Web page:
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They obviously lived awhile in the prison but is there an overall plan, such as finding an ultimately safe haven to live? Rejoining other members of society? Finding an island or something to isolate themselves and wait out the zombies if possible? I have not heard of any ultimate plan for a permanent new way of life. Surely they want something permanent without having to deal with walkers at all.

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    Hey Gelfamat! Your question is good, but there is no need to end every question with "Well, lemme know" :) (just as you should avoid signing your name, or saying "thanks", or similar things)
    – Andres F.
    Dec 9, 2013 at 0:30
  • Is it bad if I do though? It's something that has become a valuable part of my online persona. If it's bad form I'll stop...and of course, lemme know.
    – Gelfamat
    Dec 10, 2013 at 0:56
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    Not bad or good, just the etiquette here. When in Rome... :)
    – Andres F.
    Dec 10, 2013 at 1:41
  • Their only endgame is death. Zombies: The only winning move is not to play.
    – Jeff
    Feb 11, 2014 at 17:29

3 Answers 3

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There is no "ideal" plan in sight. The TV series is nowhere near caught up with the comic, and nothing has been anywhere near an endgame there either.

I would go into more detail, but that would only be spoilers. They are panicked, hungry, scared and sometimes irrational. There is no endgame at this point in the TV series or the comic. There are merely reposes that the group hopes may be an endgame.

As creator Robert Kirkman said in the comic, it's not the zombies who are "The Walking Dead."

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    Interesting. It seems like their time at the prison would have allowed them some respite and they could have thought ahead about such things. Then again if it became a zombieless version of Woodberry, no one would watch.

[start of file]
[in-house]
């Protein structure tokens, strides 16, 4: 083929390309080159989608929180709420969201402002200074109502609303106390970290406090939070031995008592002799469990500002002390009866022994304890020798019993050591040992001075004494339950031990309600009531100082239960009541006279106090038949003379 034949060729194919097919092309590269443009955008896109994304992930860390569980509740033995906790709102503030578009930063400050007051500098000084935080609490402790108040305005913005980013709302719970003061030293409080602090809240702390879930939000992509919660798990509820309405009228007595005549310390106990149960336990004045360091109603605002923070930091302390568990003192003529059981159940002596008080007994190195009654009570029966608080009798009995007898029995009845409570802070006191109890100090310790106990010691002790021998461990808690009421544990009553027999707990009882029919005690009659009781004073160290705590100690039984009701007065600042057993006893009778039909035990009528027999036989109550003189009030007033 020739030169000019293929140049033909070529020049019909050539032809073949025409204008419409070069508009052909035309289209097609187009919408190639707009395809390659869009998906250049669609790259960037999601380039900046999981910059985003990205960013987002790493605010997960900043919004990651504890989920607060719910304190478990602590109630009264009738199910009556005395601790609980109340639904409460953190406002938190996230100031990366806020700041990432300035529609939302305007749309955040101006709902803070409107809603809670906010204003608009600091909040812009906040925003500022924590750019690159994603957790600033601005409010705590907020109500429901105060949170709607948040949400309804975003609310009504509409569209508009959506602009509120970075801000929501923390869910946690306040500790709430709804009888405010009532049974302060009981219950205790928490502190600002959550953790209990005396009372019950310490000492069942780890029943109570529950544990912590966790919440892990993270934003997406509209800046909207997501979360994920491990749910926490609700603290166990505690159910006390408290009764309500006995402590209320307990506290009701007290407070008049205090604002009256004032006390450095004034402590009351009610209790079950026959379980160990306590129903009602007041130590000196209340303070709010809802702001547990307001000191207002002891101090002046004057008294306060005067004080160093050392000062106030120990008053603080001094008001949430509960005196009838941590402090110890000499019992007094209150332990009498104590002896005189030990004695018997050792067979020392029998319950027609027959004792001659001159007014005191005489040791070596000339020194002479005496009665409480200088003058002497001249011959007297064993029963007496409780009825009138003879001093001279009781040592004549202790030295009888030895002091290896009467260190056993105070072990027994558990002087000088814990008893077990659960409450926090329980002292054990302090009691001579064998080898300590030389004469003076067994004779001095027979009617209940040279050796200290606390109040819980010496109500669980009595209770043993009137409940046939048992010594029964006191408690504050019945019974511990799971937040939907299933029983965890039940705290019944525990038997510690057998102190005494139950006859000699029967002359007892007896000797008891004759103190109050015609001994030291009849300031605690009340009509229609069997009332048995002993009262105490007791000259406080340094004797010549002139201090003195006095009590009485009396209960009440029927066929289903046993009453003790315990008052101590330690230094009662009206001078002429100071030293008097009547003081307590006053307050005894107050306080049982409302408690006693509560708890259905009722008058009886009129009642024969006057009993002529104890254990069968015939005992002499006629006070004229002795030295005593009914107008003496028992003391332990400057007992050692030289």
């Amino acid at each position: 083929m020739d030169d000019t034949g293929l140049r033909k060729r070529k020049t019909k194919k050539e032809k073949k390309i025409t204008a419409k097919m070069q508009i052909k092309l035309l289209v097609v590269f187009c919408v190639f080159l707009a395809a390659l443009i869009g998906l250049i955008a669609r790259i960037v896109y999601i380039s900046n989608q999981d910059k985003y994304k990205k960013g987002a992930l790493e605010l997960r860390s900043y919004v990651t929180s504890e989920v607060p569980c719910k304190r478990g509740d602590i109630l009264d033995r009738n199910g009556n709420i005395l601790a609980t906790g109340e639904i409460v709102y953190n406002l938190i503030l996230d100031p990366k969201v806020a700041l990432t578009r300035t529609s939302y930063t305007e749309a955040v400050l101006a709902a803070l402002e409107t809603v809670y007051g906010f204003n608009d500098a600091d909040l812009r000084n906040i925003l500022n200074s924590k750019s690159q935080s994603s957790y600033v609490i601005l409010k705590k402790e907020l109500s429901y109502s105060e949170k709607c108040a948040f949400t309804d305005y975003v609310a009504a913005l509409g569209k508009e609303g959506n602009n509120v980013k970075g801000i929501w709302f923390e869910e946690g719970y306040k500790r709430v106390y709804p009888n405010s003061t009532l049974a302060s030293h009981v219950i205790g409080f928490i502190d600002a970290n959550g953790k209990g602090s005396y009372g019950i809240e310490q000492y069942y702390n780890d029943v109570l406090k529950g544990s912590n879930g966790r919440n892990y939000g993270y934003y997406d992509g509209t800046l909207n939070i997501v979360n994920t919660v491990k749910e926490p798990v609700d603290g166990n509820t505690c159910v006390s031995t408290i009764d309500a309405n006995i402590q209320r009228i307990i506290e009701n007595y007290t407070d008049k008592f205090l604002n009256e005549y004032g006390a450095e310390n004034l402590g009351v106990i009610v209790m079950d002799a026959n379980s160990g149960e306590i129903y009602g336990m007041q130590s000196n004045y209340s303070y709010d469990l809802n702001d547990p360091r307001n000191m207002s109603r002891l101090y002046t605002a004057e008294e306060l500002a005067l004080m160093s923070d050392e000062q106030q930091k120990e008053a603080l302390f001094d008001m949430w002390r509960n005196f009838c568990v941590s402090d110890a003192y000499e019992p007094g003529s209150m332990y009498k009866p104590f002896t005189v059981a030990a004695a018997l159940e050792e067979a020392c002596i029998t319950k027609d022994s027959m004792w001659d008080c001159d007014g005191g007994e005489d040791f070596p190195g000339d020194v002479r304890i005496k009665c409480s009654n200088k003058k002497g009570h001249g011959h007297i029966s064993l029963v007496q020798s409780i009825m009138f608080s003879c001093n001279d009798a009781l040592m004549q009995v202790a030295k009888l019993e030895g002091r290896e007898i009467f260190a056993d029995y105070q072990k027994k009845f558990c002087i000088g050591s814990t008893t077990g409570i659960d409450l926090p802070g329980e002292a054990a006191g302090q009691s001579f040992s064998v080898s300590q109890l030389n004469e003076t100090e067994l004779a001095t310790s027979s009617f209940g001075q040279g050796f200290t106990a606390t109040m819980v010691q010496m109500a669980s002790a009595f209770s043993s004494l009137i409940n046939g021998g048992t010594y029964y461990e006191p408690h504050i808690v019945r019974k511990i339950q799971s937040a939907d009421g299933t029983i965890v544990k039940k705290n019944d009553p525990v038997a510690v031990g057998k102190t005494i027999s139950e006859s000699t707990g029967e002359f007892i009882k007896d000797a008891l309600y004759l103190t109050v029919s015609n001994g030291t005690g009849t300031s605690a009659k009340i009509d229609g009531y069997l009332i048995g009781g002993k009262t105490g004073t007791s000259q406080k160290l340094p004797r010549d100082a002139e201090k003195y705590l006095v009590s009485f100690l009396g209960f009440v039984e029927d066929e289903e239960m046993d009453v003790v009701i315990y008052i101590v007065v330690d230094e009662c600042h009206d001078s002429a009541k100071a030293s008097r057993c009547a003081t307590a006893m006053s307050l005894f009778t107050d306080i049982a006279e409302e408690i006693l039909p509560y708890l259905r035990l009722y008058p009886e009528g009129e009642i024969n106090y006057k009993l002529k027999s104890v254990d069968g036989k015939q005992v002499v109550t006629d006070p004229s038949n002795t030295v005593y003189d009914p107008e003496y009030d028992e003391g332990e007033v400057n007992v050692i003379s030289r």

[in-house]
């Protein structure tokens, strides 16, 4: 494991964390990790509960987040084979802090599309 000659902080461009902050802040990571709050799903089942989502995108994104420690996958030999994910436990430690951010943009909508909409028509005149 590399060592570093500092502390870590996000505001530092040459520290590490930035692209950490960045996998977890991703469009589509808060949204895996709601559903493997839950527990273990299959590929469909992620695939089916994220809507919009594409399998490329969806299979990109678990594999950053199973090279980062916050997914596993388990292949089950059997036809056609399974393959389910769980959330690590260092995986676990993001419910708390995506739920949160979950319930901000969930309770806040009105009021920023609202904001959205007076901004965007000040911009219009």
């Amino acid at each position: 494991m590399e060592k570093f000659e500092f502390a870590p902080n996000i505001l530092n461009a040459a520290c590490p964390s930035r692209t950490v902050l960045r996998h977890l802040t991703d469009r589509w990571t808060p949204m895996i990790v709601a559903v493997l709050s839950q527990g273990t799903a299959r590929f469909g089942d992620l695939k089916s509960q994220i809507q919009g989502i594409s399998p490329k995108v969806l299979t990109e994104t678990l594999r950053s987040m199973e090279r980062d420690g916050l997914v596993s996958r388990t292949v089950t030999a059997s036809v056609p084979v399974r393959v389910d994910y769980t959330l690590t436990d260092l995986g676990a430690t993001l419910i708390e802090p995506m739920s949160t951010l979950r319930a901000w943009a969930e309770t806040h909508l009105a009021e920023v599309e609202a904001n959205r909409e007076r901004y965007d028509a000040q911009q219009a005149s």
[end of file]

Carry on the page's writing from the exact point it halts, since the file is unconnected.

– Gelfamat
    Dec 8, 2013 at 6:36
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    They've nary had any respite. There is no getting comfortable. Between the Governor and the walkers and any OTHER threats, there is not enough time to do anything but concentrate on the more immediate problems like pregnancies, birth, wounds, starvation, guarding the place, supplies (medical, etc). Woodbury was only one problem. Dec 8, 2013 at 7:48
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The latest episode (S04E09 "After") seems to be a rumination on just this very question.

Following the aftermath of the Governer's abortive retaliation on the Prison, the episode follows both Michonne and Rick/Carl respectively, and has been referred to as Walking Dead back in 'Survival Mode'.

The survivors wander aimlessly, attempting to find somewhere to recuperate and possibly re-unite, but without any plan/strategy other than staying alive.

The end of the Episode features a sequence in which Rick explains that he never had much hope for their 'prison of solace' plan to work out, and he believes the life they once had (domesticity, security and abundance) can never be salvaged:

I know we'll never get things back to the way things used to be [...] I only clung to that for you. For Judith.

It seems the whole point in the walking dead is a representation of what Survival would be like without that very endgame that you discuss: Whether people try to create safe havens, travel nomadically, attempt to rebuild part of their lives or lose hope entirely.

It seems at this point Rick believes that the notion of finding somewhere to grow crops, create safety and live out the rest of their days in peace is a hopeless one, particularily when day to day survival is hard enough to accomplish.

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Well, when there are flesh eating monsters chasing you, the first thing on your mind would be to protect yourself against them rather than rebuilding society and repopulating the earth.

That's why the protagonists of the show (and the comic) at first try to find a normal place to hide from the zombies and end up at the prison that seemed to be okay.

When they found the prison and set down, Rick suggested getting Hershel so that they can harvest the earth. That was a plan that would help them in the future, and did up to a point.

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